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ZCTU threatens national shutdown

by Staff Reporter
28 Dec 2018 at 08:39hrs | Views
Peter Mutasa - ZCTU president
THE Zimbabwe Congress of Trade Unions (ZCTU) has demanded that President Emmerson Mnangagwa's government decisively tackle the country's economic challenges or risk workers going on an indefinite strike saying thousands of employees were on the verge of losing their jobs as companies shut down while earnings have been severely eroded.

ZCTU president Peter Mutasa, in an exclusive interview told NewsDay that the 2019 outlook was that of a tough period and there were indications that many companies may fail to reopen in the new year.

"The country is coming to a total shutdown. We are not pessimistic, but we saw this in 2008 and all the signs are heading towards a second 2008. Unfortunately, in this period, we don't think that we have leadership. The State is not well coordinated, so we are facing a very serious crisis," Mutasa said.

ZCTU said only a united labour force and citizens had the power to stop the economic rot, by confronting the Mnangagwa regime for answers.

"We think citizens are going to rise to the occasion. For the workers, the ZCTU has given its leadership a mandate that we must co-ordinate all workers and unions, even those that are not within our federations. We want to unite all unions; unite the poor, the farmers, the students — all the progressive forces and wage
a struggle to force the government to the negotiating table," Mutasa said.

The workers, who have faced brutal attacks from the police every time they have tried to go on the streets, said they were unmoved and would down tools.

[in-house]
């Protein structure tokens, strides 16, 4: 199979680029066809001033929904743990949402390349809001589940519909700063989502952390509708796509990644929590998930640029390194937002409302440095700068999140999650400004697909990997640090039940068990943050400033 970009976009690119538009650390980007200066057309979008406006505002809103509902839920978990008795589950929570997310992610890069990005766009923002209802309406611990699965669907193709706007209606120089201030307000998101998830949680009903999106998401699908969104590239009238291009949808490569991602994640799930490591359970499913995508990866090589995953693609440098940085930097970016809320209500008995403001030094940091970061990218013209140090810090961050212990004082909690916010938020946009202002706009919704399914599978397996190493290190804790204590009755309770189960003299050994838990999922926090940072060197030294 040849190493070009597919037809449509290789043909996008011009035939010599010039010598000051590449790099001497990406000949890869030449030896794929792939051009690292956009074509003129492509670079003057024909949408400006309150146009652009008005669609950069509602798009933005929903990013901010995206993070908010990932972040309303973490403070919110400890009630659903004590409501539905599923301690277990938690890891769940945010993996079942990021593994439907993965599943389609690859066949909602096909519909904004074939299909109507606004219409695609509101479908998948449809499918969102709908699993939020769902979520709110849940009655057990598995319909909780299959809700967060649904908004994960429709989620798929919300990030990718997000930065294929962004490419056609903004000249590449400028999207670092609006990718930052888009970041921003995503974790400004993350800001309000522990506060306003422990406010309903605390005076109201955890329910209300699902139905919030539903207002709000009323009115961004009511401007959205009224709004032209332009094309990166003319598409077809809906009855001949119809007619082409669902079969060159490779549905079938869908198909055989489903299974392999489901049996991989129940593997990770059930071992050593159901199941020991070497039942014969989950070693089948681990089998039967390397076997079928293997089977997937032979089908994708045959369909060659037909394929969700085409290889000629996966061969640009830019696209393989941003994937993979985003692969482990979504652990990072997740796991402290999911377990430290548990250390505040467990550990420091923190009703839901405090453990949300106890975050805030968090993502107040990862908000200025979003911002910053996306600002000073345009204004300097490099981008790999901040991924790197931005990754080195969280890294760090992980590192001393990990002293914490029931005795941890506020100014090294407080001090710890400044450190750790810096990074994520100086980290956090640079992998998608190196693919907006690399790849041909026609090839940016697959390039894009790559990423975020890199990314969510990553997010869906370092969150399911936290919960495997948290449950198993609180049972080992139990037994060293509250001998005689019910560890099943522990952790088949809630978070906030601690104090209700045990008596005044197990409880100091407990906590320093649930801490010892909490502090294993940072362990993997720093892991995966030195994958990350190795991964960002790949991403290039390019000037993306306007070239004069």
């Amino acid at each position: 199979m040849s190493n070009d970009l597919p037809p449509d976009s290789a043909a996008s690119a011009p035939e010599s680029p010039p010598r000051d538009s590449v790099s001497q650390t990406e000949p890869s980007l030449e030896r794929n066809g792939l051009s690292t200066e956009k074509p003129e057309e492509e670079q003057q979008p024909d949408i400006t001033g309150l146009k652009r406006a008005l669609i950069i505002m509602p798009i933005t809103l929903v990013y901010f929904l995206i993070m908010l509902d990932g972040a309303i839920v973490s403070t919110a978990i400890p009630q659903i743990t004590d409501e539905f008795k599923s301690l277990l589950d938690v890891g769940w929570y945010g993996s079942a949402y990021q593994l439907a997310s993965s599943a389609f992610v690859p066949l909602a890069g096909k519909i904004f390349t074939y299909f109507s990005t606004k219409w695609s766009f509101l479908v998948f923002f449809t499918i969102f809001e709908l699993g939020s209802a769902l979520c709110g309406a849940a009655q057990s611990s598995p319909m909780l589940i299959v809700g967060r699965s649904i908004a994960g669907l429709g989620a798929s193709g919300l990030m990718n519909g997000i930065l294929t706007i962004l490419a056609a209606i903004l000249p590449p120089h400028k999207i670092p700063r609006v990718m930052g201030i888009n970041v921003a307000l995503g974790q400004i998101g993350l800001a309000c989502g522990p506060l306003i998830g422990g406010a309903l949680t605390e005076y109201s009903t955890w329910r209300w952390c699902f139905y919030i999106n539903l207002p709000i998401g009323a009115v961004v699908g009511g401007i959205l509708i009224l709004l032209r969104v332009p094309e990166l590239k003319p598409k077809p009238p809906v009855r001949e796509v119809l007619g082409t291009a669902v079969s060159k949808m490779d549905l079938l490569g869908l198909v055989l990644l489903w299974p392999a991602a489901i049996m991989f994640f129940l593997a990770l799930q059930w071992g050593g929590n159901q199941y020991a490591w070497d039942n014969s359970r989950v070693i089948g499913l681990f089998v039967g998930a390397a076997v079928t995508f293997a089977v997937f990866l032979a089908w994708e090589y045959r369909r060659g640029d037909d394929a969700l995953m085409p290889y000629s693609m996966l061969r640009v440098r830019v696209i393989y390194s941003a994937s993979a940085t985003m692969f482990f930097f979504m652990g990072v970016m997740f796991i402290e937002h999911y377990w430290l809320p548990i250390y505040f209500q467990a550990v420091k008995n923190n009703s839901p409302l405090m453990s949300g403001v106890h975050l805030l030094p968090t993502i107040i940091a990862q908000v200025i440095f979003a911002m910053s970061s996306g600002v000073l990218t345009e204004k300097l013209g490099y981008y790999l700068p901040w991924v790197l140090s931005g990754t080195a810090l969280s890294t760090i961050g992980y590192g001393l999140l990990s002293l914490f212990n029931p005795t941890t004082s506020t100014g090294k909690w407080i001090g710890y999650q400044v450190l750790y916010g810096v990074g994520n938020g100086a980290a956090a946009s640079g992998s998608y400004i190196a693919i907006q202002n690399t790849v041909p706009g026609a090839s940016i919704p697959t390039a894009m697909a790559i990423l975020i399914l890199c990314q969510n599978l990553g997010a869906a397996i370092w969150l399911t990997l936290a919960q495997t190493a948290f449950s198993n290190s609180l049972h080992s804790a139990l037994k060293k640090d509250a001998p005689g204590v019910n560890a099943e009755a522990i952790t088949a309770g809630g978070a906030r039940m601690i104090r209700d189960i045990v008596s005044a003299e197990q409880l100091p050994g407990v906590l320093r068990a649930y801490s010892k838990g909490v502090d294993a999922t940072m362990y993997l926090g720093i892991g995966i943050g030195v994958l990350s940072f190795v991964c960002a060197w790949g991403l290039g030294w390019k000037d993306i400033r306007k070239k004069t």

"This January, workers should just down tools. We should just stop working until there are economic reforms. You have seen what has happened with the doctors; we are going to see teachers doing the same, civil servants — we will be calling on all workers to stop working and demand economic reforms. So it's going to be a very sensitive January," Mutasa said.

Salaries for workers remain bench-marked at United States dollar values but they get paid in bond notes and electronic transfers, which have lost 67% of their value in the last quarter despite government insistence that its surrogate currency at par with the greenback.

Prices in bond notes have, however, been adjusted to reflect the discrepancies between government policy and reality on the ground.

Already, ZCTU has started telling its members in the mining, cotton and tobacco industry not to accept payment in real time gross settlement and instead only accept US$.
Economist Joseph Kanyenze said 2019 could be a lost year if Zimbabwe’s main political parties fail to talk to each other, and have a social contract to deal with the current crisis.

"Even if people are not mobilised you could see social unrest. Workers can down tools, yes, because of the loss of value in their salaries, but that will not be a solution, dialogue for a social contract will bring us out of this crisis," he said.

Kanyenze said re-engagement with the international community, which Mnangagwa has prioritised to end the country's decades of isolation under former President Robert Mugabe, would not immediately happen or bring results without fundamentals being addressed.

"We have been doing the wrong things for a long time so we are not going to come from gloom to glory overnight. Remember, re-engagement will only happen after we settle our obligations and reforms. And we are also facing a drought that will make things worse," he said.

Kanyenze said Zanu PF and MDC needed to talk with each other and also heal fissures in their respective parties.

"Unfortunately, the current government is a continuation of the past; we are not seeing anything meaningful in terms of reforms," he said.

MDC leader Nelson Chamisa told NewsDay yesterday that the Zimbabwe crisis could only be solved through political dialogue.

"Next year, the social fabric looks to be taking a big beating. Economic stability can only be built on political stability and legitimacy, and of course political stability. It rests on economic viability. At the moment, the problem is that there is no confidence in the economy, in the market, in the country," Chamisa said.

Source - NewsDay

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